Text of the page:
Ψ Conflict & Peacemaking
What creates conflict?
• Conflict: A perceived incompatibility of actions or goals.
Ψ Social Dilemmas
• Many of the choices that we make in regards to our own self-interest can be collectively punishing.
• The Prisoner’s Dilemma Cooperation (or its opposite: conflict) can be analysed in game theory by means of a non-zero-sum game called the "Prisoner's Dilemma" (Axelrod, 1984). The two players in the game can choose between two moves, either "cooperate" or "defect". The idea is that each player gains when both cooperate, but if only one of them cooperates, the other one, who defects, will gain more. If both defect, both lose (or gain very little) but not as much as the "cheated" cooperator whose cooperation is not returned.
• Zero-sum; There are two types of games. Zero-sum games are games where the amount of resources is fixed. Whatever is gained by one player, must be lost by the other player. Chess, for example, is a zero-sum game: it is impossible for both players to win (or to lose). The sum of what is gained (+) & what is lost (-) is zero. This is competition! Zero-sum games (situations) increase conflict.
• Monopoly if it is not played with the intention of having just one winner, is a non-zero-sum game. Players can cooperate to maximize their resources, "to beat the bank" rather than each other (not really the intention of the game but illustrates the non-zero-sum principle well). In non-zero-sum games the total amount gained is variable, & so players may all win or lose. Non-zero-sum games (situations) reduce conflict.
Note: Most real-life conflicts are non-zero sum games.
• The Tragedy of the Commons is a type of social trap, often economic, that involves a conflict over resources between individual interests & the common good. Everyone's business becomes nobody's business.
Note: When resources are plentiful, self-interest may contribute to the health of the marketplace. Capitalism works.
Ψ Resolving Social Dilemmas
• Keep groups small
• Change the Payoffs: reward cooperation
• Appeal to Altruistic Norms
• In an experiment to test the intensity of influence competition has on conflict, Muzifer Sherif (1966), used two groups of boys to test if limited resources shared between the two groups would lead to conflict. It did.
Ψ Perceived Injustice
• When one feels as though their contribution to the group is worthy of a greater reward, they are either reminded of their inadequacies & become submissive to their superiors, use personal attacks or black-mail to get what they want, or actually revolt against their superiors & try to overthrow them, (Elaine Hatfield, William Walster, Ellen Pzersheid, 1978). On the other hand, it is very unlikely that someone will bring attention to themselves if they feel they are receiving more for their contribution than necessary. In these cases many will convince themselves that their work is worthy of extra benefits. Also if one is made aware that their skills exceed their rewards they are more likely to argue their worth, “The more competent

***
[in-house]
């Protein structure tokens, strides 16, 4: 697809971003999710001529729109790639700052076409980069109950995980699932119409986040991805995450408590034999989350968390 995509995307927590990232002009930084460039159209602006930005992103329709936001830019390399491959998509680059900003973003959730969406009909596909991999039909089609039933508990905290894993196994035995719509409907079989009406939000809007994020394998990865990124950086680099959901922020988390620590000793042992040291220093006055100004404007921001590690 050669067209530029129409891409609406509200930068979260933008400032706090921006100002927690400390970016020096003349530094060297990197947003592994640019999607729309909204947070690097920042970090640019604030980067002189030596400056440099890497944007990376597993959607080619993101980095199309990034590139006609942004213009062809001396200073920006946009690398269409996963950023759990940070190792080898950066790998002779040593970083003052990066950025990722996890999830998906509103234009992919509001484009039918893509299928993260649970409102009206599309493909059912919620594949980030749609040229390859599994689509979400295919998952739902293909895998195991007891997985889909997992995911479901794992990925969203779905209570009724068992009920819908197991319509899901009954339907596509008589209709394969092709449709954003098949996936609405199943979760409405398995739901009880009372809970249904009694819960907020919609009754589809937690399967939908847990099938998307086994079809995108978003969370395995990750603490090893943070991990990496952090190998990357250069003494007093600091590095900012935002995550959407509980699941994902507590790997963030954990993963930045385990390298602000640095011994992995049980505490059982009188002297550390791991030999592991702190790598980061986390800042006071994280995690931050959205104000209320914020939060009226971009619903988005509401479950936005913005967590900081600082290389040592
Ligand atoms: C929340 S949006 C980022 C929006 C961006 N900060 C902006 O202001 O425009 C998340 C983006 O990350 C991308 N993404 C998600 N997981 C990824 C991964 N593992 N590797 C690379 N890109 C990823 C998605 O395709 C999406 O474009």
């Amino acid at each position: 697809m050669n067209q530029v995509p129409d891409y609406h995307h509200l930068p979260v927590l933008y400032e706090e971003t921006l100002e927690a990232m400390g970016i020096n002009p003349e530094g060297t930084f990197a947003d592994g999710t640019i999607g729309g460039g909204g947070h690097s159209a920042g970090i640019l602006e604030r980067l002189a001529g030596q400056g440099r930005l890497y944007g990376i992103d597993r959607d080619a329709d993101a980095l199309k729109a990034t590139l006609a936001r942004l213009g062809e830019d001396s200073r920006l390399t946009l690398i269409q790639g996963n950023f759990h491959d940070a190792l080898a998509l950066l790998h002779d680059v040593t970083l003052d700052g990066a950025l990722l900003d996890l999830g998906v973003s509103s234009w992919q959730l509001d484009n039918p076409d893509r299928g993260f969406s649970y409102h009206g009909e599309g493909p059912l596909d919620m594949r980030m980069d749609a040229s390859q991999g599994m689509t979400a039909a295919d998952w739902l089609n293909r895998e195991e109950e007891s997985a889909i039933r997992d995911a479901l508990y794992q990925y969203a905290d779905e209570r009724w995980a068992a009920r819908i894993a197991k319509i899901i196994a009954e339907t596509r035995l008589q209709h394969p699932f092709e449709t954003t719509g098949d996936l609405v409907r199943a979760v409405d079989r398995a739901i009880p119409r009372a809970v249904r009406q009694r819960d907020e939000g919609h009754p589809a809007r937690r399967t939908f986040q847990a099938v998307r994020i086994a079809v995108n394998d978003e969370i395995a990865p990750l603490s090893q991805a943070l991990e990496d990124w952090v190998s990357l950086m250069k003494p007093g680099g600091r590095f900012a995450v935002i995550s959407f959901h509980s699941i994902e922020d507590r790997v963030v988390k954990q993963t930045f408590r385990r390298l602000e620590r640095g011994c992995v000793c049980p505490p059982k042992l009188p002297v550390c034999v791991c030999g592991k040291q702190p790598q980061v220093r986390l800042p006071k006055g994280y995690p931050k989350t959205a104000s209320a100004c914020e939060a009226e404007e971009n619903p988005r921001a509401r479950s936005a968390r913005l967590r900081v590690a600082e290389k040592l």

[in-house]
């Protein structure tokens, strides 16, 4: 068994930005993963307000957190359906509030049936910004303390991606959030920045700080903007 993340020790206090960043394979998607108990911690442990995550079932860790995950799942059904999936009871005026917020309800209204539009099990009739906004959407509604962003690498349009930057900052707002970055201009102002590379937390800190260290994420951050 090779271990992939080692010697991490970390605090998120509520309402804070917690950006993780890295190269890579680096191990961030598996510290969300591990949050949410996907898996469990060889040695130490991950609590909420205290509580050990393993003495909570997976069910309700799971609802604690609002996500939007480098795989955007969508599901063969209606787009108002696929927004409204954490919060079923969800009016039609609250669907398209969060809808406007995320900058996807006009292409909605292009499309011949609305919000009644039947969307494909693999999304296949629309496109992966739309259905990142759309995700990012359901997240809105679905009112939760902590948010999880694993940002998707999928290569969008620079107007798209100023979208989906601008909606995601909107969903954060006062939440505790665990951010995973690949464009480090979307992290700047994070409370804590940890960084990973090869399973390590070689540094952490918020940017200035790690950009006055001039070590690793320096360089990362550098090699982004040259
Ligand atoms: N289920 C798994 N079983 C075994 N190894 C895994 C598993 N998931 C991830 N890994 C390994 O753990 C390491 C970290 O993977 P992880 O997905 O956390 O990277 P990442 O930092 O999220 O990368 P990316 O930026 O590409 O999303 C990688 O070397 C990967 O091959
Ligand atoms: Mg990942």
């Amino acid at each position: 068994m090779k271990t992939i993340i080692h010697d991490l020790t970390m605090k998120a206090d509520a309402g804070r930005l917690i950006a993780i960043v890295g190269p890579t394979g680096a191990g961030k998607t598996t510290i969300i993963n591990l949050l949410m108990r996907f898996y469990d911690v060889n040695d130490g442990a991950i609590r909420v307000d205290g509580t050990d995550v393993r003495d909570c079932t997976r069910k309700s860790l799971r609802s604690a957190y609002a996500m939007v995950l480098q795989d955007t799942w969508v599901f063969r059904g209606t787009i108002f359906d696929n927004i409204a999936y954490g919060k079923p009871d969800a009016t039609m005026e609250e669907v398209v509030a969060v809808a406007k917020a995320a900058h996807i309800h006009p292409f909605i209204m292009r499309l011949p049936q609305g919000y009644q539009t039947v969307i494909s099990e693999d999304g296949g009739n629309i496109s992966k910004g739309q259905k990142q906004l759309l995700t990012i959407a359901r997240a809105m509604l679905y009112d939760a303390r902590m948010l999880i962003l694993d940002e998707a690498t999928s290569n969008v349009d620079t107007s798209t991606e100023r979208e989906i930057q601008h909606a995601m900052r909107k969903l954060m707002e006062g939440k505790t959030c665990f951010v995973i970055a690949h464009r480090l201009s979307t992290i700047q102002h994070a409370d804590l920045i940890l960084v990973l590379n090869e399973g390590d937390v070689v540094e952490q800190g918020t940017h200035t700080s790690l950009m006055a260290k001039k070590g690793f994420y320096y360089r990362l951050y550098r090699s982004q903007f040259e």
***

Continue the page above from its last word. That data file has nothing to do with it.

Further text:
& worthy people feel, (the more they value their inputs), the more they will feel under benefited & thus eager to retaliate” (Ross & others, 1971).
• Since conflict is the product of a perceived incompatibility, it is likely that by misperception of others actions, most conflicts are created. This coincides with the concept of a self-serving bias, in that we often justify our own actions
& take credit for our successes but justify our mistakes. At the same time we tend to judge others’ actions or motives more harshly than our own, leading us to condemn others prematurely. We can also
commit the fundamental attribution error in our misperceptions giving us a one-dimensional perception of another which can be very inaccurate.
• Mirror Image Perceptions: It is common for two rival groups to hold each other responsible for the same sort of crimes & to consider themselves moral & virtuous for the same reasons, (Morton Deutsch, 1986).
• Conflicts are often pursued using a politically correct illusion that its the enemy's leaders that are evil & at fault for the conflict not their people. This evil leader - good people perception is a fallacy but gives us an opportunity to save the people from their bad leaders.
How can peace be achieved?
Ψ The four C's of peacemaking:
• Does desegregation improve racial attitudes? Sometimes.
• When does desegregation improve racial attitudes? When there is equal status contact.
• occurs when there is a common external threat.
• occurs when there is a superordinate goal.
• occurs when there is a cooperative learning environment.
• Bargain: An agreement between parties (usually arrived at after discussion) fixing obligations of each. Bargaining: The negotiation of the terms of a transaction or agreement.
• Mediation: A negotiation to resolve differences that is conducted by some impartial third-party.
• Arbitration: The hearing & determination of a dispute by an impartial referee agreed to by both parties.
• Two important linkage strategies deserve attention here. One is Graduated Reciprocation In Tension-reduction (GRIT), & the other is a Tit-For-Tat (TFT) strategy.
• In the GRIT strategy, one of the parties in a conflict unilaterally initiates a series of cooperative moves; these are announced & reciprocity is invited, but the conciliatory moves are continued for an extended period, even without immediate reciprocity.
• The 3 Fs of negotiation: Firm , Fair, & Friendly
• In the TFT strategy one party initiates a cooperative act & then simply reciprocates the other party's actions, whether a cooperative or a non-cooperative action.
Robert C. Gates
“Peace is not an absence of war, it is a virtue, a state of mind, a disposition for benevolence, confidence, justice.”
- Baruch Spinoza (1632-1677)